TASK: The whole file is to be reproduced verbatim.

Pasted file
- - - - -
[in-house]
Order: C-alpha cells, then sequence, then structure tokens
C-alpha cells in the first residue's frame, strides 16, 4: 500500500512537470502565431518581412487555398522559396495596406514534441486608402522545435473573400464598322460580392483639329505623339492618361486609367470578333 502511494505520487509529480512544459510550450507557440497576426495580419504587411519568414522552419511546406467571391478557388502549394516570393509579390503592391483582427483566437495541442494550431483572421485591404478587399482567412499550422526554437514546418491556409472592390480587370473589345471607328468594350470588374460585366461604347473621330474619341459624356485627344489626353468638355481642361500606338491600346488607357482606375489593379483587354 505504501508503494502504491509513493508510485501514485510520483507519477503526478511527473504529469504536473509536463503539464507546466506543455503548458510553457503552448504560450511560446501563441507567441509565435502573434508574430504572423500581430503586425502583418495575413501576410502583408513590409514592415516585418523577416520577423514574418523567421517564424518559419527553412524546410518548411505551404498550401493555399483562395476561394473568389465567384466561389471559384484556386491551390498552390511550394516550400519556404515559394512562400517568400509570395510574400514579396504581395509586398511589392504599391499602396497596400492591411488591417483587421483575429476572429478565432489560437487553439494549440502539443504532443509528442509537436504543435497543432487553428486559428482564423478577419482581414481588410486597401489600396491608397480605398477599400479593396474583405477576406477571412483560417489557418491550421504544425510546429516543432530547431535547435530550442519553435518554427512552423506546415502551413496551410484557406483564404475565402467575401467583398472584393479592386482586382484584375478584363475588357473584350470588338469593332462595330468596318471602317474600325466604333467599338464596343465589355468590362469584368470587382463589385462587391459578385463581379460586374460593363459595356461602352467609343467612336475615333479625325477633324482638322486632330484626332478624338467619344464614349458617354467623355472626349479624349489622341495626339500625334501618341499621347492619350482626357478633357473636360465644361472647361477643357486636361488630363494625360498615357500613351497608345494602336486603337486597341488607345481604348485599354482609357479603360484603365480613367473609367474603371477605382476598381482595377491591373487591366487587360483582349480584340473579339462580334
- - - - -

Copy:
[in-house]
Order: C-alpha cells, then sequence, then structure tokens
C-alpha cells in the first residue's frame, strides 16, 4: 500500500512537470502565431518581412487555398522559396495596406514534441486608402522545435473573400464598322460580392483639329505623339492618361486609367470578333 502511494505520487509529480512544459510550450507557440497576426495580419504587411519568414522552419511546406467571391478557388502549394516570393509579390503592391483582427483566437495541442494550431483572421485591404478587399482567412499550422526554437514546418491556409472592390480587370473589345471607328468594350470588374460585366461604347473621330474619341459624356485627344489626353468638355481642361500606338491600346488607357482606375489593379483587354 505504501508503494502504491509513493508510485501514485510520483507519477503526478511527473504529469504536473509536463503539464507546466506543455503548458510553457503552448504560450511560446501563441507567441509565435502573434508574430504572423500581430503586425502583418495575413501576410502583408513590409514592415516585418523577416520577423514574418523567421517564424518559419527553412524546410518548411505551404498550401493555399483562395476561394473568389465567384466561389471559384484556386491551390498552390511550394516550400519556404515559394512562400517568400509570395510574400514579396504581395509586398511589392504599391499602396497596400492591411488591417483587421483575429476572429478565432489560437487553439494549440502539443504532443509528442509537436504543435497543432487553428486559428482564423478577419482581414481588410486597401489600396491608397480605398477599400479593396474583405477576406477571412483560417489557418491550421504544425510546429516543432530547431535547435530550442519553435518554427512552423506546415502551413496551410484557406483564404475565402467575401467583398472584393479592386482586382484584375478584363475588357473584350470588338469593332462595330468596318471602317474600325466604333467599338464596343465589355468590362469584368470587382463589385462587391459578385463581379460586374460593363459595356461602352467609343467612336475615333479625325477633324482638322486632330484626332478624338467619344464614349458617354467623355472626349479624349489622341495626339500625334501618341499621347492619350482626357478633357473636360465644361472647361477643357486636361488630363494625360498615357500613351497608345494602336486603337486597341488607345481604348485599354482609357479603360484603365480613367473609367474603371477605382476598381482595377491591373487591366487587360483582349480584340473579339462580334